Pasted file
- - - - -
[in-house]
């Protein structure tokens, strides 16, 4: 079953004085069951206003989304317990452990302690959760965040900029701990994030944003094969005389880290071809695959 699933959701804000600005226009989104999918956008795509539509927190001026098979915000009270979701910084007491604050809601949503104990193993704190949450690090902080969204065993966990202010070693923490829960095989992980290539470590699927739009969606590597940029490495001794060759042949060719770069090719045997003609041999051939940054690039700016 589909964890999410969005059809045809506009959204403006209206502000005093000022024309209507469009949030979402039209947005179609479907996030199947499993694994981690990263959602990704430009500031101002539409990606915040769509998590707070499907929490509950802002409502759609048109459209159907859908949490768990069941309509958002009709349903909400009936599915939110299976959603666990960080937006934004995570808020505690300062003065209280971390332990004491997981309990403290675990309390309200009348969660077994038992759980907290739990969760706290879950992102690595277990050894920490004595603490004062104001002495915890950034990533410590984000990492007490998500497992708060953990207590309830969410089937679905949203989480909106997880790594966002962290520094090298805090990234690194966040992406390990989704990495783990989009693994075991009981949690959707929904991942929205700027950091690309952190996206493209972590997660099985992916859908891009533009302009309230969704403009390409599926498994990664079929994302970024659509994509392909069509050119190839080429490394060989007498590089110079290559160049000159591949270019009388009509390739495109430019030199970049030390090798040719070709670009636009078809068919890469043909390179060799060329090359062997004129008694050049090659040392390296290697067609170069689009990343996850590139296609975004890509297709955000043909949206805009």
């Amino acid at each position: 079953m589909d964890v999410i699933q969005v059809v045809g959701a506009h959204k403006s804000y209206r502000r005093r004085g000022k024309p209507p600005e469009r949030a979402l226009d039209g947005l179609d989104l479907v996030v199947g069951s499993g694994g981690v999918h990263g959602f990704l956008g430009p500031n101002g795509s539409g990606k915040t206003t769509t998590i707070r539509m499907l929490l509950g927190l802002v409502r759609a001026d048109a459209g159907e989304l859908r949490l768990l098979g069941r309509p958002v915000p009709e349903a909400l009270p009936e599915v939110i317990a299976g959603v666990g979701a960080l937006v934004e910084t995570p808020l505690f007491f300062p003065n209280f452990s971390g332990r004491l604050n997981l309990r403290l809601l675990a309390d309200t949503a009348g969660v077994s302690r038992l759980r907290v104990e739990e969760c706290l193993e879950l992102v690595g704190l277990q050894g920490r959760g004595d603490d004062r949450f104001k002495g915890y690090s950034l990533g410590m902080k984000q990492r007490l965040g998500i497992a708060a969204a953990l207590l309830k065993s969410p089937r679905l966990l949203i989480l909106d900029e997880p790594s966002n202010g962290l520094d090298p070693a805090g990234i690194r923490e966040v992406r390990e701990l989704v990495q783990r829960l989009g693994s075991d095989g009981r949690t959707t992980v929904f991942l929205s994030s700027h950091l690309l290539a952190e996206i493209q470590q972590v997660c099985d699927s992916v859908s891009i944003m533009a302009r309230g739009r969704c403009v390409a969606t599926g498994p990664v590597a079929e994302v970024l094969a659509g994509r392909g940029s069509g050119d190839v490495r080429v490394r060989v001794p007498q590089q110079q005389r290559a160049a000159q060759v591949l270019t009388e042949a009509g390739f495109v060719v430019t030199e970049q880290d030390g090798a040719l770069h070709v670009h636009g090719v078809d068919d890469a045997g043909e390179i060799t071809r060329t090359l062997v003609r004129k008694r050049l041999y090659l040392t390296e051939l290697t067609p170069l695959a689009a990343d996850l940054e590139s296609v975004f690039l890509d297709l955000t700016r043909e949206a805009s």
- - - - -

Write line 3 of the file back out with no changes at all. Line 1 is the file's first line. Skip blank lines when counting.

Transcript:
């Amino acid at each position: 079953m589909d964890v999410i699933q969005v059809v045809g959701a506009h959204k403006s804000y209206r502000r005093r004085g000022k024309p209507p600005e469009r949030a979402l226009d039209g947005l179609d989104l479907v996030v199947g069951s499993g694994g981690v999918h990263g959602f990704l956008g430009p500031n101002g795509s539409g990606k915040t206003t769509t998590i707070r539509m499907l929490l509950g927190l802002v409502r759609a001026d048109a459209g159907e989304l859908r949490l768990l098979g069941r309509p958002v915000p009709e349903a909400l009270p009936e599915v939110i317990a299976g959603v666990g979701a960080l937006v934004e910084t995570p808020l505690f007491f300062p003065n209280f452990s971390g332990r004491l604050n997981l309990r403290l809601l675990a309390d309200t949503a009348g969660v077994s302690r038992l759980r907290v104990e739990e969760c706290l193993e879950l992102v690595g704190l277990q050894g920490r959760g004595d603490d004062r949450f104001k002495g915890y690090s950034l990533g410590m902080k984000q990492r007490l965040g998500i497992a708060a969204a953990l207590l309830k065993s969410p089937r679905l966990l949203i989480l909106d900029e997880p790594s966002n202010g962290l520094d090298p070693a805090g990234i690194r923490e966040v992406r390990e701990l989704v990495q783990r829960l989009g693994s075991d095989g009981r949690t959707t992980v929904f991942l929205s994030s700027h950091l690309l290539a952190e996206i493209q470590q972590v997660c099985d699927s992916v859908s891009i944003m533009a302009r309230g739009r969704c403009v390409a969606t599926g498994p990664v590597a079929e994302v970024l094969a659509g994509r392909g940029s069509g050119d190839v490495r080429v490394r060989v001794p007498q590089q110079q005389r290559a160049a000159q060759v591949l270019t009388e042949a009509g390739f495109v060719v430019t030199e970049q880290d030390g090798a040719l770069h070709v670009h636009g090719v078809d068919d890469a045997g043909e390179i060799t071809r060329t090359l062997v003609r004129k008694r050049l041999y090659l040392t390296e051939l290697t067609p170069l695959a689009a990343d996850l940054e590139s296609v975004f690039l890509d297709l955000t700016r043909e949206a805009s």